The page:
Year of the Queer: Arts organizations reflect upon need for queer spaces—past, present, and future

    1 of 2 2 of 2

      It’s a landmark year for queer arts in Vancouver. Pride in Art Society turns 20, and its Queer Arts Festival has been around for 10 years.

      Performance companies Zee Zee Theatre and the Frank Theatre are also celebrating their decades.

      “It’s just such an important reminder of where we are and where we’ve been and where we are going,” Frank Theatre artistic director Fay Nass said by phone.

      Each organization has plans for how to mark the occasion. The Frank is producing Camera Obscura, a play inspired by B.C. artist Paul Wong’s audio-visual work, as part of the Queer Arts Festival this summer.

      Zee Zee Theatre is continuing its national run of My Funny Valentine, a play that tackles the 2008 killing of gay U.S. teenager Lawrence King. 
Pride in Art is celebrating with DECADEnce, the 10th annual Queer Arts Festival. The 2018 festival promises to celebrate and honour “our community of trailblazing queer ancestors”, according to a news release.

      Even before the festival began in 2008, Pride in Art worked as a collective putting on art shows in Vancouver.

      “In 2008, when we needed money, we all took $20 out of our pockets because we had nothing,” Queer Arts Festival artistic director SD Holman said by phone. In the ten years since, the budget has grown hugely, “but of course we don’t have enough…. We are always still struggling for legitimacy and recognition.”

      However, she feels that Queer Arts Festival has helped pave the way for new arts groups in the city.

      “I think we have made a space in Vancouver for other organizations to do more queer work and do more things,” Holman said.

      Holman cited the dates of the festival as one example: back in 1998, art showcases happened during Pride week at the end of July as there weren't any cultural alternatives to, in her words, “drinking and dancing”. However, as more art events sprung up around the parade in the late ‘00s, the now-formalized festival moved to mid-June to give new organizations space to flourish.

      The Frank’s history also goes back more than 10 years. Originally founded as Screaming Weenie in 1996, the company changed its name in 2008. Nass said the organization wanted to signal a decision to have honest dialogue around queer issues and the arts.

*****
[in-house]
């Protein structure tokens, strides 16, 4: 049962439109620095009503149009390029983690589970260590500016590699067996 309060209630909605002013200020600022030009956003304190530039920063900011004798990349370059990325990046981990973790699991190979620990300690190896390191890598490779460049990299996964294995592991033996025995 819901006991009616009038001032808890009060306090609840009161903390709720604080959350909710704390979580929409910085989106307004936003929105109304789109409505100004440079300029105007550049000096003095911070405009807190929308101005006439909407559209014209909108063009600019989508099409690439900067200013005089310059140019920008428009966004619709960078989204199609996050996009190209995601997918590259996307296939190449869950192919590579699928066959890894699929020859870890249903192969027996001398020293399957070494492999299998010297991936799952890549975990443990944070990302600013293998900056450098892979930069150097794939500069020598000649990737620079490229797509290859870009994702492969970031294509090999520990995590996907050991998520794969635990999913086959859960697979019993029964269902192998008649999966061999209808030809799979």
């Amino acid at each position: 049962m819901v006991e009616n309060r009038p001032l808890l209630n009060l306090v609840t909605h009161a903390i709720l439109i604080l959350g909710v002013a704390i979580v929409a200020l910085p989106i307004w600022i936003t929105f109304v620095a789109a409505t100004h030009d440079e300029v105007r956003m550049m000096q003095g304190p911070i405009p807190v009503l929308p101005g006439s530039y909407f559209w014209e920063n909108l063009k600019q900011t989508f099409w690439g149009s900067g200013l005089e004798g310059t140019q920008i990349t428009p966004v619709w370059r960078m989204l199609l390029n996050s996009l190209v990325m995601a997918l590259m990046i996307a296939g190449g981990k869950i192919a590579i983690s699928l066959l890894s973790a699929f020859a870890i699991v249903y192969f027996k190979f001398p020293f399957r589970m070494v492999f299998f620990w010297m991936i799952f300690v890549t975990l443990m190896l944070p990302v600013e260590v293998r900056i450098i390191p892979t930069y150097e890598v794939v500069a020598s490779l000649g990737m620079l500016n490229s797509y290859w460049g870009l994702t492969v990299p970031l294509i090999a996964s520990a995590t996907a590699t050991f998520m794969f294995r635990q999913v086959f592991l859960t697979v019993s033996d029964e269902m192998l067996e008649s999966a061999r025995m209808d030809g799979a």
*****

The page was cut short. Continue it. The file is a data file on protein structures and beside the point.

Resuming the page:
Actor Conor Wylie in Zee Zee Theatre's My Funny Valentine
      Dahlia Katz

      Zee Zee Theatre started out as a dream. “I didn’t think we’d really do more than maybe three shows,” Zee Zee artistic director Cameron Mackenzie said by phone. “It was really me taking a stab at something that I felt was missing in the community.”

      The 10-year anniversaries have provided ample opportunities for the organizations to consider the role of queer arts spaces, both in society today and in the future.

      This year saw Pride in Arts open its own gallery, Sum. Its inaugural exhibition, QueerSUM by Karin Lee, opened on May 12.

      “Our role is to keep pushing and supporting, making interesting, thought-provoking, avant-garde, incendiary work,” Holman said.

      In another 10 years, Holman hopes the festival will be more international, and with a more solid structure supporting the event. Holman would also like to revive some of the festival’s past highlights, such as cabaret performances (“very expensive shows, but really fun and fabulous”) and When the Sun Comes Out, Canada’s first lesbian opera which premiered at QAF 2013.

      For Zee Zee Theatre, queer art matters now more than ever. Mackenzie sees it as a way to help humans “understand that we are all people,” which—given the increasingly divided political climate—is even more important now than it was in 2008. He hopes to include a wider array of voices in future performances, including collaboration with two South African artists.

      “We all should feel like we exist and we are seen and we have work that is for us,” Mackenzie said.

      The Frank’s plans for the future involve improving the diversity and intersectionality of its output.

      “While it [queer] is one word, there are lots of other paradigms underneath it,” Nass said. “Moving forward, it would be great to bring in more female, nonbinary, trans playwrights…[and] more stories by immigrants and refugees whose experiences of being queer outside of our culture have been very different.”

      It’s been a good 10 years for queer arts organizations in Vancouver. Here’s to the next decade.